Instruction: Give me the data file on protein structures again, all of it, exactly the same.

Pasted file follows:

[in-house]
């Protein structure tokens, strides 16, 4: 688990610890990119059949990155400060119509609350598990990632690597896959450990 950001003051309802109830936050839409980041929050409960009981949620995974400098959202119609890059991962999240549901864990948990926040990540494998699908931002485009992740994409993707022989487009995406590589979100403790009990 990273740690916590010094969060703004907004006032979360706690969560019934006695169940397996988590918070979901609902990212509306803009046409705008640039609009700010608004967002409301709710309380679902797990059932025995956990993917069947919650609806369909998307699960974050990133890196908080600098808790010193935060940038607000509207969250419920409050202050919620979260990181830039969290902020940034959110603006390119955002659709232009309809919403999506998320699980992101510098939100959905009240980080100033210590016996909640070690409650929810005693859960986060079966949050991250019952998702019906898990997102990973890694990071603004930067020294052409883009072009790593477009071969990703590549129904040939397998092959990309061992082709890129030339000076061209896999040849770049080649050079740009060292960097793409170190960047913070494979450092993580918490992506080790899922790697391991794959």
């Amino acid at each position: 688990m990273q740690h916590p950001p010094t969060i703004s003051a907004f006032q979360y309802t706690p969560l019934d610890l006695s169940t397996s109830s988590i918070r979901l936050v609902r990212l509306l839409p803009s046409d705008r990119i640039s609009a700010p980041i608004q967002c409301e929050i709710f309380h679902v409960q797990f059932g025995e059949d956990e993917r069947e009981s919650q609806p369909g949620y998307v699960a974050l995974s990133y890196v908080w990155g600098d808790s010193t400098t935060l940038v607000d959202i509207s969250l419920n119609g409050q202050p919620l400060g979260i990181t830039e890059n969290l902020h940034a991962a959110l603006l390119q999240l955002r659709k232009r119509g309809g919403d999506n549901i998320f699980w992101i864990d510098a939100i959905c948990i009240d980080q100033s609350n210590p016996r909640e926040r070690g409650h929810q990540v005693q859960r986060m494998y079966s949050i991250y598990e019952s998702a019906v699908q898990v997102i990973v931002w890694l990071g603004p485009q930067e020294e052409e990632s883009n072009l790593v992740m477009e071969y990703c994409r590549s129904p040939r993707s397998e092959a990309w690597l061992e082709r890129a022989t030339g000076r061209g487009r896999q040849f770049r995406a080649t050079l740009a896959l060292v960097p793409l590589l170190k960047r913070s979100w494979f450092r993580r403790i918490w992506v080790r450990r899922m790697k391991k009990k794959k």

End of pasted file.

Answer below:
[in-house]
């Protein structure tokens, strides 16, 4: 688990610890990119059949990155400060119509609350598990990632690597896959450990 950001003051309802109830936050839409980041929050409960009981949620995974400098959202119609890059991962999240549901864990948990926040990540494998699908931002485009992740994409993707022989487009995406590589979100403790009990 990273740690916590010094969060703004907004006032979360706690969560019934006695169940397996988590918070979901609902990212509306803009046409705008640039609009700010608004967002409301709710309380679902797990059932025995956990993917069947919650609806369909998307699960974050990133890196908080600098808790010193935060940038607000509207969250419920409050202050919620979260990181830039969290902020940034959110603006390119955002659709232009309809919403999506998320699980992101510098939100959905009240980080100033210590016996909640070690409650929810005693859960986060079966949050991250019952998702019906898990997102990973890694990071603004930067020294052409883009072009790593477009071969990703590549129904040939397998092959990309061992082709890129030339000076061209896999040849770049080649050079740009060292960097793409170190960047913070494979450092993580918490992506080790899922790697391991794959």
């Amino acid at each position: 688990m990273q740690h916590p950001p010094t969060i703004s003051a907004f006032q979360y309802t706690p969560l019934d610890l006695s169940t397996s109830s988590i918070r979901l936050v609902r990212l509306l839409p803009s046409d705008r990119i640039s609009a700010p980041i608004q967002c409301e929050i709710f309380h679902v409960q797990f059932g025995e059949d956990e993917r069947e009981s919650q609806p369909g949620y998307v699960a974050l995974s990133y890196v908080w990155g600098d808790s010193t400098t935060l940038v607000d959202i509207s969250l419920n119609g409050q202050p919620l400060g979260i990181t830039e890059n969290l902020h940034a991962a959110l603006l390119q999240l955002r659709k232009r119509g309809g919403d999506n549901i998320f699980w992101i864990d510098a939100i959905c948990i009240d980080q100033s609350n210590p016996r909640e926040r070690g409650h929810q990540v005693q859960r986060m494998y079966s949050i991250y598990e019952s998702a019906v699908q898990v997102i990973v931002w890694l990071g603004p485009q930067e020294e052409e990632s883009n072009l790593v992740m477009e071969y990703c994409r590549s129904p040939r993707s397998e092959a990309w690597l061992e082709r890129a022989t030339g000076r061209g487009r896999q040849f770049r995406a080649t050079l740009a896959l060292v960097p793409l590589l170190k960047r913070s979100w494979f450092r993580r403790i918490w992506v080790r450990r899922m790697k391991k009990k794959k």